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Living with Cardiac Valvular Dysfunction

What Is It?

The heart is a pump that keeps the blood circulating through the body. To keep blood flowing in the right direction, there are four valves, made of flaps of tissue that open and close as the heart pumps.
When any of the four valves fails to function properly, it is known as cardiac valvular dysfunction. Dysfunctional valves can reduce blood flow, let blood back up or leak into areas where it shouldn't and overtax the heart muscle, leading to heart failure.

There are four valves in the heart:

  • Tricuspid valve
  • Pulmonary valve
  • Mitral valve
  • Aortic valve

One of the most common types of cardiac valvular dysfunction is mitral valve prolapse (MVP), which occurs when one of the two flaps of the mitral valve collapses backward allowing blood to back up or "regurgitate" into the heart's left atrium (upper holding chamber). One in 20 Americans has mitral valve prolapse, including a larger percentage of women than men. Often, they are born with it.

Mitral valve prolapse is also known as click-murmur syndrome, Barlow's syndrome, balloon mitral valve and floppy valve syndrome.


Some people with cardiac valvular dysfunction have no symptoms at all. Sometimes the only sign of the condition is a slight heart murmur (extra beat of the heart) heard by a physician during a regular physical exam. However, when the dysfunction is more severe, it can cause a number of symptoms.

Talk to your doctor if you experience any of the following:

  • Racing heart or skipped heartbeats
  • Chest pain that comes and goes
  • Shortness of breath
  • Dizziness
  • Anxiety or panic

After listening to your heart with a stethoscope, your doctor may order one or more of the following diagnostic tests:

  • Chest x-ray - This will show if your heart is enlarged, a common result of a dysfunctional valve.
  • Echocardiography - This test produces an ultrasound image of your heart, including valve shape, opening size and action.
  • Electrocardiography (EKG or ECG) - This test involves attaching (with adhesive material) small electrodes to your arm, leg and chest to measure the rate and regularity of your heartbeat and to check for enlargement of the ventricles or atria.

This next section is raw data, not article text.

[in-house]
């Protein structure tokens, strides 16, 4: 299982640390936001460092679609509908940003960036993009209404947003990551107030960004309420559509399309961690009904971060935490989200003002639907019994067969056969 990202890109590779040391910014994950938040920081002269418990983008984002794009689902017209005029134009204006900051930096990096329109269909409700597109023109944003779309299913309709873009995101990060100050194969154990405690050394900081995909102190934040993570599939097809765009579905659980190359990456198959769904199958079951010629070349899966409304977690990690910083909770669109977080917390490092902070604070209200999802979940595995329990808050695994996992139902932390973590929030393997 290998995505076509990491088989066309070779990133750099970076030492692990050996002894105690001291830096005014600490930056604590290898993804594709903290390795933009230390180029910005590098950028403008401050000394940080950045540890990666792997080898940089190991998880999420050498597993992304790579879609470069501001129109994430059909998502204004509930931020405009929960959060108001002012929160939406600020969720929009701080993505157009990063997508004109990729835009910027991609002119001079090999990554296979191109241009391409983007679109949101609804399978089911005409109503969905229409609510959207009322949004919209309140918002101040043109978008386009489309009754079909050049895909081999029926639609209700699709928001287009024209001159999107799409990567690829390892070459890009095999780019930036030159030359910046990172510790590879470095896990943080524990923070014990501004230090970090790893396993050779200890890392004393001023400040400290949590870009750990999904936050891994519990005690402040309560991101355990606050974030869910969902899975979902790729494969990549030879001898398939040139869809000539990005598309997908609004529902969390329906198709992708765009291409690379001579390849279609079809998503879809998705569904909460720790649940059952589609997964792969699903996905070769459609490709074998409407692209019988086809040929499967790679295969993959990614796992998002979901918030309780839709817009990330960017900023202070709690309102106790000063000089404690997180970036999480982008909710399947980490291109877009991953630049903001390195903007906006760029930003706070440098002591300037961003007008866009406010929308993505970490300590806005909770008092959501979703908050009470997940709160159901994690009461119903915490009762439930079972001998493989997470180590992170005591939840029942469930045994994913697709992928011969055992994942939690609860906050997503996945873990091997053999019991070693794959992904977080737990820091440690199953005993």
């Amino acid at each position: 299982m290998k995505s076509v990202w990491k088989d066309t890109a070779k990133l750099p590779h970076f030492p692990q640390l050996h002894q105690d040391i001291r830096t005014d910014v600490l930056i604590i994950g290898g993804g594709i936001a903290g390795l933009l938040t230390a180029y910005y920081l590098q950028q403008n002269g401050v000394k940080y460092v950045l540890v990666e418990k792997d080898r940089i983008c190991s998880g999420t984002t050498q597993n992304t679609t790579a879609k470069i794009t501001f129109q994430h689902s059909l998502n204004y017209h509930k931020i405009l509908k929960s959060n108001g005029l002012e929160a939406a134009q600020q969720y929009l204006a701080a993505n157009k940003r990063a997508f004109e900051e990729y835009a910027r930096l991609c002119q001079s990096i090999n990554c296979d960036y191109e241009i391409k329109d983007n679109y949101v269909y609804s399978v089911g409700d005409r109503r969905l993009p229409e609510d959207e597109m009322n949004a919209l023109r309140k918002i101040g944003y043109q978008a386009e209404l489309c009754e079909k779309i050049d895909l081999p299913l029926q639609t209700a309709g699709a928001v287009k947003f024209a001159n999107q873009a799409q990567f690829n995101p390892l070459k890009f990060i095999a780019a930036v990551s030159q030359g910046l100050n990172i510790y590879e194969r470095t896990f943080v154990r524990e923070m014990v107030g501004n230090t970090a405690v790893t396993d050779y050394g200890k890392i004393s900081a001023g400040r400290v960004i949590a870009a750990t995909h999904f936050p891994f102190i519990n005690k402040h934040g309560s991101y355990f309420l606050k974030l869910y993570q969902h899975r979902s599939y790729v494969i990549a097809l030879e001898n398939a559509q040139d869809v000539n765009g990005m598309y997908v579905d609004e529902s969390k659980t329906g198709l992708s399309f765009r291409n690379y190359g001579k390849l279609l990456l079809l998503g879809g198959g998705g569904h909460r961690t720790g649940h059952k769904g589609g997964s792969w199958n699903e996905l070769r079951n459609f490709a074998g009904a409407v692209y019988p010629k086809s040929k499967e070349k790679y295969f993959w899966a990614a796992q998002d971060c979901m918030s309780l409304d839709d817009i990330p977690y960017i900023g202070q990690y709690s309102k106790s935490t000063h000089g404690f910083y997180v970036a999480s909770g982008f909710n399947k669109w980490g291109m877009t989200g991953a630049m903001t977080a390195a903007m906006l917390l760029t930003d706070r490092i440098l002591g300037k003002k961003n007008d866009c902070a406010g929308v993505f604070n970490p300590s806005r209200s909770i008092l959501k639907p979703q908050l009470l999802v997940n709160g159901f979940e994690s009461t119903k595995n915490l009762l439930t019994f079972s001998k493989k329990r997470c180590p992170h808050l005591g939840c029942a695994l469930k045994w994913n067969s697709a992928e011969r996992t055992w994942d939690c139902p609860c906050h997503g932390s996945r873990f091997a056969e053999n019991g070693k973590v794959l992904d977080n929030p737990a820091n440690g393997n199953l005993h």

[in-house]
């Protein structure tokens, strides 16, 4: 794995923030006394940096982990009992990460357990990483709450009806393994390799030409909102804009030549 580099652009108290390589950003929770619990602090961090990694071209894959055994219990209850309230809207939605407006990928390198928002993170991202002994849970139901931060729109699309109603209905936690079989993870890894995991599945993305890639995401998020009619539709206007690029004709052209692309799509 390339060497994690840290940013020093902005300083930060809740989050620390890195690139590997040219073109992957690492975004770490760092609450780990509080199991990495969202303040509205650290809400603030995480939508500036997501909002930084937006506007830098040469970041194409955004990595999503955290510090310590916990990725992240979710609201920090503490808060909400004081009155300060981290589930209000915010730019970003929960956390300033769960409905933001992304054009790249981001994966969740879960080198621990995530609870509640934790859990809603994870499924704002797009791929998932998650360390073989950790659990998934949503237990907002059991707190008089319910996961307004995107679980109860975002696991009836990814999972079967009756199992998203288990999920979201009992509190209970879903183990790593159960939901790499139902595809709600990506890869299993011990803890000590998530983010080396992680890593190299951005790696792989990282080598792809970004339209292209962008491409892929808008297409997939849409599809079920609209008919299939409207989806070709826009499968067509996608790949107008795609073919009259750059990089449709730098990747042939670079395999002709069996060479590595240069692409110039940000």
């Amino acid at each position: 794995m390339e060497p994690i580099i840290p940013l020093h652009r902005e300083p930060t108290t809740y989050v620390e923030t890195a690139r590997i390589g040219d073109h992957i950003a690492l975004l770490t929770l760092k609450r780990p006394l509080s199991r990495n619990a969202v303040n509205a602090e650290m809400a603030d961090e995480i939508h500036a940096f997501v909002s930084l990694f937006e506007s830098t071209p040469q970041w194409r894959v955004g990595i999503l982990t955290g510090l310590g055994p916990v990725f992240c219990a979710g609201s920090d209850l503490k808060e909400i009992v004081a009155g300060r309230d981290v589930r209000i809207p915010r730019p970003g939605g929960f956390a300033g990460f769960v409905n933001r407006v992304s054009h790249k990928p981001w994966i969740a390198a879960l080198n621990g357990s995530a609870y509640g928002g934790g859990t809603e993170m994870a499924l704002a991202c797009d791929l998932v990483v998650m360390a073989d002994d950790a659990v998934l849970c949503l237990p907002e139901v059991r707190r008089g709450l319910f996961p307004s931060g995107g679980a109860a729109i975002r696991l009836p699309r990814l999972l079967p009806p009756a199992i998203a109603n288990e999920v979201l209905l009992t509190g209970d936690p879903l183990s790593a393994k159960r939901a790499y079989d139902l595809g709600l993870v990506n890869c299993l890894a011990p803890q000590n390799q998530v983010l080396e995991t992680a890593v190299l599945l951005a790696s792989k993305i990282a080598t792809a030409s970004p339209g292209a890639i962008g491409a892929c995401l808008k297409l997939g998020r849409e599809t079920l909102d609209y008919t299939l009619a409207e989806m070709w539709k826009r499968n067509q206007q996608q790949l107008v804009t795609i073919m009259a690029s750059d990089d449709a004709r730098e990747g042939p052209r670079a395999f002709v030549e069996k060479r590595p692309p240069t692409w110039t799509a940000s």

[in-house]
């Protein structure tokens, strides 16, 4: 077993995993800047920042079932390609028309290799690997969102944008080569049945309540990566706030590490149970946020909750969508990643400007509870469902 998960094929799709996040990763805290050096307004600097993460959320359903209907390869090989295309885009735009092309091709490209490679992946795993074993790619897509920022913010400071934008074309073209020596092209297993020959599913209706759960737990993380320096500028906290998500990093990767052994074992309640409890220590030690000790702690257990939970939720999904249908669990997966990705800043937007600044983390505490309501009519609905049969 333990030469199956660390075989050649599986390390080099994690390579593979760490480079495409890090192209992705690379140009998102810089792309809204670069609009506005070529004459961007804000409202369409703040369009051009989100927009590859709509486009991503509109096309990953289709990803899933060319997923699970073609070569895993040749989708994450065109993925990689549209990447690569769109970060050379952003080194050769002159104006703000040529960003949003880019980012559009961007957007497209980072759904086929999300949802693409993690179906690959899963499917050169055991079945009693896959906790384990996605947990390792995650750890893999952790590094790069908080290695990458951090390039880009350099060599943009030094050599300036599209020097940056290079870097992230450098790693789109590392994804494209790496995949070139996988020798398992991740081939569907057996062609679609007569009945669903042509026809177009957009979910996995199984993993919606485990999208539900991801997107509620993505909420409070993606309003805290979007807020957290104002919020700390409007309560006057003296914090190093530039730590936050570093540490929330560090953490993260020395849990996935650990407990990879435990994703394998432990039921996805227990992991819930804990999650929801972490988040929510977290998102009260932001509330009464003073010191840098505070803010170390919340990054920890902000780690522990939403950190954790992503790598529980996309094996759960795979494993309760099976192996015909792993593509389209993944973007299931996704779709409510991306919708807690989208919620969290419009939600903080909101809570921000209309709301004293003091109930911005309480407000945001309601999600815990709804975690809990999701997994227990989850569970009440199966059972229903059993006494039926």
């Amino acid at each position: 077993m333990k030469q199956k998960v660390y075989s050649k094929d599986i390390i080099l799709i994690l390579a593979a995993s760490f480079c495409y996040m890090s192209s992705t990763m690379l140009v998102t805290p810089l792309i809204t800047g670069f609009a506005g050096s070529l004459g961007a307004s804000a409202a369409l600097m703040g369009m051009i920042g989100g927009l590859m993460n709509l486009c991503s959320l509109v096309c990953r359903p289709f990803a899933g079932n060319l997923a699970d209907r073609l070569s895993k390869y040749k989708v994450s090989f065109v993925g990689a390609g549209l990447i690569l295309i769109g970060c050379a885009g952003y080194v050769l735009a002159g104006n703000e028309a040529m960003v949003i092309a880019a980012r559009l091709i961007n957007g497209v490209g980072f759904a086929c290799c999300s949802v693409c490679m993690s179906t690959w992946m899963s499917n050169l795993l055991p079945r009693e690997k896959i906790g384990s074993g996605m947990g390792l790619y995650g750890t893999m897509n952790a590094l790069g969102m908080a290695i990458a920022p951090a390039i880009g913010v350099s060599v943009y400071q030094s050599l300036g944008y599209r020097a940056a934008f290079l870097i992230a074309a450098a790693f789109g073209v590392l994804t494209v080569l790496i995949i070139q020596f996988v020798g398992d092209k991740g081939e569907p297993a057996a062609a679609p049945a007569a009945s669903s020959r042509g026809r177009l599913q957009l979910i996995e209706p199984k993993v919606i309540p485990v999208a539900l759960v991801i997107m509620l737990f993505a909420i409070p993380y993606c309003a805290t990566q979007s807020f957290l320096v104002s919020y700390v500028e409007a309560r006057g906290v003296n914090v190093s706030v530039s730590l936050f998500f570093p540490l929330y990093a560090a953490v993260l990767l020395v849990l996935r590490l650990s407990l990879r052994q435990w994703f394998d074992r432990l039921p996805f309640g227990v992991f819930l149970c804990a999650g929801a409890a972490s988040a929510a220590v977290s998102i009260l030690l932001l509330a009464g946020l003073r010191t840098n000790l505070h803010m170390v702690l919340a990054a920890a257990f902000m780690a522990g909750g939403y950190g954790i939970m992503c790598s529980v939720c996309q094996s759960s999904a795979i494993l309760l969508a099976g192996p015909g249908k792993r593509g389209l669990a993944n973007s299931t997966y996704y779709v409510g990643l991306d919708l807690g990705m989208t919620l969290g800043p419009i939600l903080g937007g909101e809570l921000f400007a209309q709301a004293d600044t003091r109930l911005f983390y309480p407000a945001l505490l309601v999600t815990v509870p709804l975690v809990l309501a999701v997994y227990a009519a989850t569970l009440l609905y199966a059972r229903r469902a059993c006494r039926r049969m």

• Coronary angiography - This imaging technology allows your doctor to watch the valves in action as dye is injected into your coronary arteries through a thin flexible tube (catheter) inserted into the heart through your groin or arm.
  • Magnetic resonance imaging (MRI) - This test offers a three-dimensional picture of your heart and valves.


People with valvular dysfunction are at an increased risk for endocarditis, a bacterial infection of the heart. Ask your doctor if you need to take preventive antibiotic treatment before having any dental work done or undergoing any medical procedure that could lead to bacteria being spread into the blood and traveling to the heart.

Other than preventive antibiotics, most people with cardiac valvular dysfunction need no treatment at all. Others may take medication to ease the symptoms. Commonly prescribed medicines include the following:

  • Digitalis - Reduces the workload on the heart and eases some symptoms.
  • Diuretics - Lowers fluid levels and eases the workload on the heart.
  • Anticoagulants - Prevents blood clots.
  • Beta blockers - Controls the heart rate and lowers blood pressure.
  • Calcium channel blockers - Affects the contraction of heart muscle tissue and lowers blood pressure.

If your symptoms are severe or your condition worsens, your physician may recommend one of the following options:

  • Balloon valvuloplasty - Similar to angioplasty, a balloon-tipped catheter is inserted through another catheter into the coronary arteries. When the balloon is inflated, it pushes back any calcium deposits along the edge of the valve, making the central area of the valve larger. The catheter and deflated balloon are then removed from the valve.
  • Surgery - A surgeon may be able to repair a dysfunctional valve by removing calcium deposits along the edge of the valve or reinforcing a valve that doesn't close properly. Valves that are damaged beyond repair are replaced with a prosthetic valve.

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